There are so many parts of my life that others would consider icky, terrifying, or upsetting. So for me, murder and mayhem and demons are just par for the course.
And it calls back to the time of freak shows. It was our bodies that were on display to be exploited and profited off of, while we were dehumanized and objectified. For those of us who are disabled, trans, or even just a person of colour, we still live that very much to this day.
A Look At The World
Even in Toronto, we’ve had a serial killer targeting queer brown men, a trans man getting assaulted for telling someone not to litter, and a self-proclaimed incel driving a van down a crowded sidewalk. These are all a part of true crime. And these are all telling us something about the world.
By following true crime, I’m doing more than just being entertained by murder and violence. I’m watching the patterns of power and violence take place in real time. By looking at patterns in crime, we see patterns play out in real life. We can see how Indigenous women, girls, and two-spirit people are victimized because their murders and assaults and disappearances go under-investigated. We can see that disabled lives are valued the way abled lives are.
We can see where our justice system fails us over and over again. Like how killers have used professions like police officers (Joseph James DeAngelo or the Golden State Killer was a former police officer), security guards, and other positions of authority to kill without consequence.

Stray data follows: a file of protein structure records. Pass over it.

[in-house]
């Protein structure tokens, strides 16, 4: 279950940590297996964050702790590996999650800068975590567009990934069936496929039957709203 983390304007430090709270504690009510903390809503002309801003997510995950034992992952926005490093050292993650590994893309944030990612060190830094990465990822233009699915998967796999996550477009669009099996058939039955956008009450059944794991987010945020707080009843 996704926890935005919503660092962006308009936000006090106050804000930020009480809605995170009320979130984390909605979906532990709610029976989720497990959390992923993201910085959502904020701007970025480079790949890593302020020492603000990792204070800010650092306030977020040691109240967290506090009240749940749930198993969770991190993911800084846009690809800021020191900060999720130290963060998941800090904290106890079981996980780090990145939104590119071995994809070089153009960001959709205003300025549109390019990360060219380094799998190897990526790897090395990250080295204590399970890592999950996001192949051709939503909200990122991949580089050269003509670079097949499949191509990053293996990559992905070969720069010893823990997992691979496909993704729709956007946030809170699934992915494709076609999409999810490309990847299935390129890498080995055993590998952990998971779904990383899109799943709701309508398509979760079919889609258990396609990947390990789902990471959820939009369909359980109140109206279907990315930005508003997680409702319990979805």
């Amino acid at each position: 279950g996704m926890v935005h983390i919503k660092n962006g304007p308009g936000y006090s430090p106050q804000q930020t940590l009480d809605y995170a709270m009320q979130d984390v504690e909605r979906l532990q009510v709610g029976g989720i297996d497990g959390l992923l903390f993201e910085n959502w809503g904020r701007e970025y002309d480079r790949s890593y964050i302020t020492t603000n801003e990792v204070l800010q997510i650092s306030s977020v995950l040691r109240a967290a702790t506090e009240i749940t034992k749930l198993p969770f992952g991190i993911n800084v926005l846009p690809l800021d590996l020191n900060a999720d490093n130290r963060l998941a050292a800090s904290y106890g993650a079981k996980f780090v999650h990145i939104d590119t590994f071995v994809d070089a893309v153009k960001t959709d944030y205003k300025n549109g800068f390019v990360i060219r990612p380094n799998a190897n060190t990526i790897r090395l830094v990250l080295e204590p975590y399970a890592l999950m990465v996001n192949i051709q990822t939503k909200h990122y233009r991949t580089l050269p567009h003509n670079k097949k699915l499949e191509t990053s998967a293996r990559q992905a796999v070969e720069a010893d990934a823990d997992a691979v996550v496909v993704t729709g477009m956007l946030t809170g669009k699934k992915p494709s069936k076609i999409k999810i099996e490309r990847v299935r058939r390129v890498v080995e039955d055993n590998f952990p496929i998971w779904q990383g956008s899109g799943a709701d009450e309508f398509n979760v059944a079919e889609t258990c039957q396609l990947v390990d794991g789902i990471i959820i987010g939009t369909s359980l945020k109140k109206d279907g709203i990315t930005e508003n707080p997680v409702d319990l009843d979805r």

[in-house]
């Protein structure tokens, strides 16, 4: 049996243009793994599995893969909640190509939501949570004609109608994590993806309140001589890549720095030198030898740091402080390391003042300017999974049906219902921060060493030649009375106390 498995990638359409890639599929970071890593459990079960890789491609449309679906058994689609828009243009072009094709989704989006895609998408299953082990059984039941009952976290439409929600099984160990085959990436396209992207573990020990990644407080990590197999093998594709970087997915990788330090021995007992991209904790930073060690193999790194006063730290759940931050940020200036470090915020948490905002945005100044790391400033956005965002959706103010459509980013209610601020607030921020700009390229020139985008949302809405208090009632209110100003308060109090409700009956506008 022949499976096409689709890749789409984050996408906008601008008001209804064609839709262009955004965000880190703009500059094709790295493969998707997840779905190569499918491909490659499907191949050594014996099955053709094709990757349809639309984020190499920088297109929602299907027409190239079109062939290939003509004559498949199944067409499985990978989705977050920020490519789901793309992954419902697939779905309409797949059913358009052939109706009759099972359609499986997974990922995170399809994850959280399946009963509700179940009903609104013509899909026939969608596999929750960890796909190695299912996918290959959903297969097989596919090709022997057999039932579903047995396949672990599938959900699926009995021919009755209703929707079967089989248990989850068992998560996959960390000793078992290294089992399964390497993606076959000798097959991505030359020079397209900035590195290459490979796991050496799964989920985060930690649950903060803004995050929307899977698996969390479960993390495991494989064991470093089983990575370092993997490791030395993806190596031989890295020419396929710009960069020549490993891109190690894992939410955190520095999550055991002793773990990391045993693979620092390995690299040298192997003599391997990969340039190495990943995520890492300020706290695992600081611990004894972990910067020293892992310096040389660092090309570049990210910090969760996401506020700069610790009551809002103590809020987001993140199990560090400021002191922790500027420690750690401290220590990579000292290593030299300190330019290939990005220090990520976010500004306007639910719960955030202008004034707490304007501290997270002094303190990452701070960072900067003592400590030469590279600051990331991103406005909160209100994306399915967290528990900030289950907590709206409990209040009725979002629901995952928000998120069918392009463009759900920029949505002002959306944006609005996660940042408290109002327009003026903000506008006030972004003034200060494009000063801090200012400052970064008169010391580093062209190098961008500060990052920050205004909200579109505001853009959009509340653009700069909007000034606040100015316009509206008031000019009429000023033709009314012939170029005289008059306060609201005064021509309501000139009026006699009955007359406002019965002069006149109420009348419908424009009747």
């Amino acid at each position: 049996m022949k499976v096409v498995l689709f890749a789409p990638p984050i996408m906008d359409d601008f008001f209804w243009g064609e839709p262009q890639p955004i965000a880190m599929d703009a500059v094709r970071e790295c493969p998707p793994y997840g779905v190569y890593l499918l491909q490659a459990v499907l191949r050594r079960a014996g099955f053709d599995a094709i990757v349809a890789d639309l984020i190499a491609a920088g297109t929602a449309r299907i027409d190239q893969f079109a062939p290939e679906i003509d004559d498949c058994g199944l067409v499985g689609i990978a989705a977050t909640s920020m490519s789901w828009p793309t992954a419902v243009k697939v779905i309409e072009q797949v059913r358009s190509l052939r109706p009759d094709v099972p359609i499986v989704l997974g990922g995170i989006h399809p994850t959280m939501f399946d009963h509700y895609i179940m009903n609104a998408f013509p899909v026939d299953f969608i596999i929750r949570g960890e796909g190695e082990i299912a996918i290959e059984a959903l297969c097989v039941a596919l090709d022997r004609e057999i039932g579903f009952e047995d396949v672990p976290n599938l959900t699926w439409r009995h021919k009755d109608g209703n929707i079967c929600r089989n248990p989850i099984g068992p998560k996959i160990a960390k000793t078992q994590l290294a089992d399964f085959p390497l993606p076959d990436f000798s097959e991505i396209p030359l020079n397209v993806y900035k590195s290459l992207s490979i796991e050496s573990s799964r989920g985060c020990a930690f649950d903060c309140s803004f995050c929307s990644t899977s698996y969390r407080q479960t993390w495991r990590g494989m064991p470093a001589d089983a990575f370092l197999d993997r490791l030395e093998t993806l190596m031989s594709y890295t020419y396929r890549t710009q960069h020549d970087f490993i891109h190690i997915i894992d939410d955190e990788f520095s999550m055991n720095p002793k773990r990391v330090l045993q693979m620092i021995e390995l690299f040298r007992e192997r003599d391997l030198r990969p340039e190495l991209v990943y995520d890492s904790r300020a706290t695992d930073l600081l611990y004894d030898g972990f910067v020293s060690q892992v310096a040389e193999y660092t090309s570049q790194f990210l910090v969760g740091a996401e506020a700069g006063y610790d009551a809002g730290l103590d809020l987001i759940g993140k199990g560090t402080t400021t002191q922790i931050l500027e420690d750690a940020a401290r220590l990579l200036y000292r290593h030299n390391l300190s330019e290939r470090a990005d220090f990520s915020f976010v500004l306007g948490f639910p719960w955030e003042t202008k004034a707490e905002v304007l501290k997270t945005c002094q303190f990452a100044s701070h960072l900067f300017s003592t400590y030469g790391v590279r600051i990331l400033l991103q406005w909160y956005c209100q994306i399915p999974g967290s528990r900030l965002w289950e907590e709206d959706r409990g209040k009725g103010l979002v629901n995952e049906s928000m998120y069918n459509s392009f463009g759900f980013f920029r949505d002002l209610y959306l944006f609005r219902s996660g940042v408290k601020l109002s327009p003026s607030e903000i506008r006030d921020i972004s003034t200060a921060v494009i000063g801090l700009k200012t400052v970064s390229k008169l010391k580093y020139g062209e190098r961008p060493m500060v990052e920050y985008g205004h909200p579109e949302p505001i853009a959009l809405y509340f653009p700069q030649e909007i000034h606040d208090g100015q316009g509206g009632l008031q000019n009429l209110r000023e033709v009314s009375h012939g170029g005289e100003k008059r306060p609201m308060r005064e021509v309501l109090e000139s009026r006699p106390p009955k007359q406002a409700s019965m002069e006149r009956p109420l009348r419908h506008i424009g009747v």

It was this angle that made me want to start Sick Sad World in the first place. I would notice these little nuances go unchecked in other podcasts and documentary series. I can’t tell you how many times I’ve yelled at Forensic Files episodes because theories were dismissed solely out of misinformation. Or because they still used degrading terminology for trans people.
When I am researching true crime, I’m researching how we live and die in this world. I’m researching who has the right to live and who has the right to justice.
Something that seems to be a common trait among true crime aficionados is anxiety. I have been struggling with anxiety since my childhood. A combination of psychological abuse, bullying, and just moving through the world as a brown disabled child left me with debilitating anxiety since I was nine years old.
But if you listen to My Favorite Murder or Wine & Crime, therapy and anxiety is a pervading topic that comes up in every episode. Wine & Crime plugs the Talkspace app which is an online therapy resource. The friends who share my passion for true crime? All of them are incredibly anxious people. Like, sometimes-can’t-get-out-of-the-house-because-of-anxiety type of anxious people.
And studies have shown that watching true crime and horror is a way to help deal with that anxiety. We are scared of all the ways the world can hurt us, so we face that reality over and over again. We feel as though we have lived through it and made it out. We feel prepared for the situation should they ever (God forbid) happen to us.
One woman even claimed that My Favorite Murder is the reason she survived her own gruesome attack. Georgia Hardstark and Karen Kilgariff give advice like, “Fuck politeness” because of how many women have been victimized because of their fear of coming across as “rude”.
True crime gives us an outlet for the fear that those of us who live in constant danger. The news is filled with hate crimes and murders and a rise in gun violence. That danger is real and ever-present. So we have to do what we can to prepare and make it through.
Maybe that’s why so many of us listen to our favourite true crime podcasts to help us sleep at night. So what helps you?